Rowan Williams warns on weak tax bases

22 Oct 15

Former Archbishop of Canterbury Rowan Williams has added his voice to international calls for tax reform in the developing world.

Speaking at a debate organised by the CBI at University College London yesterday, Williams, who now chairs the charity Christian Aid, warned that lack of tax revenue could turn developing countries into “failing states”. He called for more transparency from companies and greater consideration of whether tax incentives are justified.

“If the tax regimes of developing nations are not adequate to provide an infrastructure, a support system, health, education and so forth, then eventually we will have more and more failing states which are less and less friendly and constructive environments for business, with increasing levels of dependency and desperation,” Williams said.

His comments add yet more support to the growing international consensus that developing countries need to expand their tax bases and ensure corporations especially are paying their fair share.

In a joint report issued in August, Tax Justice Network-Africa and ActionAid condemned the practice of granting corporate tax incentives, estimating that Ghana, Nigeria and Senegal are losing a combined $5.8bn a year.

The report also found that, while foreign direct investment into West Africa has increased, this is not in the sectors that create the most jobs, concluding that corporate tax incentives are causing a “competitive race to the bottom in the region”.

The OECD agrees that developing countries face significant tax challenges, both nationally and internationally, with particular emphasis on tax avoidance via the legal use of international tax loopholes.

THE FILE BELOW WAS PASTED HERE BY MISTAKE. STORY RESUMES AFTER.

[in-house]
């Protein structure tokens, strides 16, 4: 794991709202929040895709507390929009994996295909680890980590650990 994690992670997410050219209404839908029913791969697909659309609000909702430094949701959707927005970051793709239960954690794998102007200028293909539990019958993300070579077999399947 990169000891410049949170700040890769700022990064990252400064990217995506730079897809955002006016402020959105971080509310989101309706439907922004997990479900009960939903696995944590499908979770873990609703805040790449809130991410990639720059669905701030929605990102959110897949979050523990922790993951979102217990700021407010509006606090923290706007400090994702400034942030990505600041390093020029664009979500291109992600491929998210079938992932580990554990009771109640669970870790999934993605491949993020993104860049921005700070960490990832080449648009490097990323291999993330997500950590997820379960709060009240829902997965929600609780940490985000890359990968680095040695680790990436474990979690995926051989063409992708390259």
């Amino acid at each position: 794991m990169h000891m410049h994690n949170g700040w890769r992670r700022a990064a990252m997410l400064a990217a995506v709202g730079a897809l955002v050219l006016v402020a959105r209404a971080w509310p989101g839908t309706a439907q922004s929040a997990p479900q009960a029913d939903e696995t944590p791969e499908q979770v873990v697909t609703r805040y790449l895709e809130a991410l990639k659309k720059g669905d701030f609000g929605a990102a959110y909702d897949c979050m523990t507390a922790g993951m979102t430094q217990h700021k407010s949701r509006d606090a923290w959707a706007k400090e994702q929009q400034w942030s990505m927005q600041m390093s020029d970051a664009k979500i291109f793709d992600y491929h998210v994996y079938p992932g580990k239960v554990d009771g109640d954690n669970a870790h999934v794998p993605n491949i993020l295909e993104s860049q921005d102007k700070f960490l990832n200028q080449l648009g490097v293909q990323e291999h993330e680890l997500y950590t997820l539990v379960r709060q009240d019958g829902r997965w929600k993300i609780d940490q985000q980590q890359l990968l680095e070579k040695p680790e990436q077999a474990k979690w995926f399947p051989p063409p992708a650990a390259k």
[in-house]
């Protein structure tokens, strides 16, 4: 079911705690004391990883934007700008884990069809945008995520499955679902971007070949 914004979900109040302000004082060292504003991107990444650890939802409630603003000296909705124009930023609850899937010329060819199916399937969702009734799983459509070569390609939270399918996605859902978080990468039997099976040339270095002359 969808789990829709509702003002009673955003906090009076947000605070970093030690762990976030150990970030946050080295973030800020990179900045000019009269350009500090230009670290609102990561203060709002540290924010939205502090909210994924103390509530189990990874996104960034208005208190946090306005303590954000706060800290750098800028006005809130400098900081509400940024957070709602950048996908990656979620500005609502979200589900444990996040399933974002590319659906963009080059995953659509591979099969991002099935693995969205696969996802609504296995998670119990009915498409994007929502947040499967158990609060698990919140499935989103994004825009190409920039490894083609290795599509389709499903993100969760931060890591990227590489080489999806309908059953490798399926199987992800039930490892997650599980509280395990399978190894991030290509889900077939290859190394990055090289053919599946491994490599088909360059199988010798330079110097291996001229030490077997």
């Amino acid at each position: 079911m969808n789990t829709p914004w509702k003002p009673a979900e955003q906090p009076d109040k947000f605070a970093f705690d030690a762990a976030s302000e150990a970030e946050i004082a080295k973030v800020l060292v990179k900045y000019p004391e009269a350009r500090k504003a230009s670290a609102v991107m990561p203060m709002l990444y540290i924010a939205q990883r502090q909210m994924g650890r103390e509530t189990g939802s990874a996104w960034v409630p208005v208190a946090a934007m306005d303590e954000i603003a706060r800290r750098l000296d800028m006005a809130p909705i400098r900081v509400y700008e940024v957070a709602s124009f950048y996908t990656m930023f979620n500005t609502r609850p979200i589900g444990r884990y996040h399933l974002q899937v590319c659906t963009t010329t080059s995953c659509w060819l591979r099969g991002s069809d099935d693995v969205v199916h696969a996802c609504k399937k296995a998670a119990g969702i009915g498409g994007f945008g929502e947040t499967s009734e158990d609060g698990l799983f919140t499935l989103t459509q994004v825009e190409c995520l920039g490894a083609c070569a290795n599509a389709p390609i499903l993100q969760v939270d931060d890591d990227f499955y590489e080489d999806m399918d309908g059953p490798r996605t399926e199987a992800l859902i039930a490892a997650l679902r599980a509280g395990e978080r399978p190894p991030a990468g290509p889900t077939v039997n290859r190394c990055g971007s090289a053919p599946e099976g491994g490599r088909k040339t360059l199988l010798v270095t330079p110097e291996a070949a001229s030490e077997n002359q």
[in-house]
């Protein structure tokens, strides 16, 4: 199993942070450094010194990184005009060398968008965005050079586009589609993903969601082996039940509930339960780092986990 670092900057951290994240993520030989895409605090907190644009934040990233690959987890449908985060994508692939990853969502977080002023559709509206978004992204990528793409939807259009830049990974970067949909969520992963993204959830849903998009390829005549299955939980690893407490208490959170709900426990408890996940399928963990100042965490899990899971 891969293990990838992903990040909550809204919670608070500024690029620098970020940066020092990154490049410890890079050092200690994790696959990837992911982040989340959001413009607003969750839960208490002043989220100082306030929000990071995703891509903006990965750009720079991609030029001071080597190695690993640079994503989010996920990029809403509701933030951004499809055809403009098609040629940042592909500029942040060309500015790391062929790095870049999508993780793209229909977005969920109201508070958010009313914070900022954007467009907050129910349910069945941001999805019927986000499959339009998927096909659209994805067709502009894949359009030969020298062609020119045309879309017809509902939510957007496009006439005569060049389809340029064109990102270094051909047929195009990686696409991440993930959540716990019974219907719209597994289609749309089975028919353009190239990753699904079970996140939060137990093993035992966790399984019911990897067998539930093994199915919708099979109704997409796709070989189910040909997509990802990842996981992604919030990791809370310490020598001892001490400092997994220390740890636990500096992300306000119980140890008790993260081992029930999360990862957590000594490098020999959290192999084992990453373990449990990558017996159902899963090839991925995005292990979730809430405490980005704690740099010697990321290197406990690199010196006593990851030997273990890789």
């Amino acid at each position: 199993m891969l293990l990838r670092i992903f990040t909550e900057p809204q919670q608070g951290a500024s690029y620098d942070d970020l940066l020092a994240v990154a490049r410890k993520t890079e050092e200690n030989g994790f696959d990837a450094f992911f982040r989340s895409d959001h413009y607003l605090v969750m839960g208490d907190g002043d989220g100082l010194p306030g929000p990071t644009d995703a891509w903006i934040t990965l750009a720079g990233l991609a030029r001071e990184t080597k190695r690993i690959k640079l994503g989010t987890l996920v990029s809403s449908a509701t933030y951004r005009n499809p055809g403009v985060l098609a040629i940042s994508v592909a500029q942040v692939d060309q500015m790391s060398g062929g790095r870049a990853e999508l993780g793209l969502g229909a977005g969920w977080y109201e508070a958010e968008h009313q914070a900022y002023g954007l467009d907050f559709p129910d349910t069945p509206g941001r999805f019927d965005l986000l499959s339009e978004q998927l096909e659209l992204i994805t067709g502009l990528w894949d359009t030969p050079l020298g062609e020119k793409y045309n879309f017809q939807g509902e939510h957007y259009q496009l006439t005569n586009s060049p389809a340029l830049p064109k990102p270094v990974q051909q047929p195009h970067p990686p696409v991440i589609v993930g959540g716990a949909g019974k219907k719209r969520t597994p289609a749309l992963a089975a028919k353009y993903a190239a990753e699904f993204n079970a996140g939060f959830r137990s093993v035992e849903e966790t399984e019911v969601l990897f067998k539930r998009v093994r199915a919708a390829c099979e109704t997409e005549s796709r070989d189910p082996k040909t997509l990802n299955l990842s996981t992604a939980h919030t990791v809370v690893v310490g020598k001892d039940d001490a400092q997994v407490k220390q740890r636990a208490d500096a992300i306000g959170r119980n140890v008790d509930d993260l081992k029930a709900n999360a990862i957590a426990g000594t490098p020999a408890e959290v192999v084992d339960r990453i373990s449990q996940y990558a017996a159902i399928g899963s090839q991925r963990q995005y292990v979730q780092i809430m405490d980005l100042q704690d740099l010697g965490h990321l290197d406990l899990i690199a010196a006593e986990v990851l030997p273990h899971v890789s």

Base-erosion profit shifting (BEPS), tax planning strategies which exploit gaps and mismatches in tax rules to artificially shift profits to low or no-tax locations, is of particular relevance to developing countries which rely heavily on corporate income tax, particularly from multinational enterprises.

Tax revenues in developing countries average just 17% of GDP, compared to 34% in advanced economies.

The OECD is leading a drive to help countries, particularly in the developing world, improve their tax collection.

This includes work with the UN Development Programme on the Tax Inspectors Without Borders initiative to help developing countries build up their tax auditing systems, a Global Forum on Transparency and Exchange of Information for Tax Purposes to combat cross-border tax evasion and a project to monitor the implementation and impact of BEPS.

Referring to the overhaul of international rules governing the taxation of company profits proposed by the OECD, Williams said that while this was a good start a “great deal more” remains to be done, especially in relation to application of the proposals in developing countries. 

Yesterday, the European Commission ruled that two “sweetheart” tax deals between the Netherlands and Starbucks and Luxembourg and Fiat Chrysler breached state aid rules.

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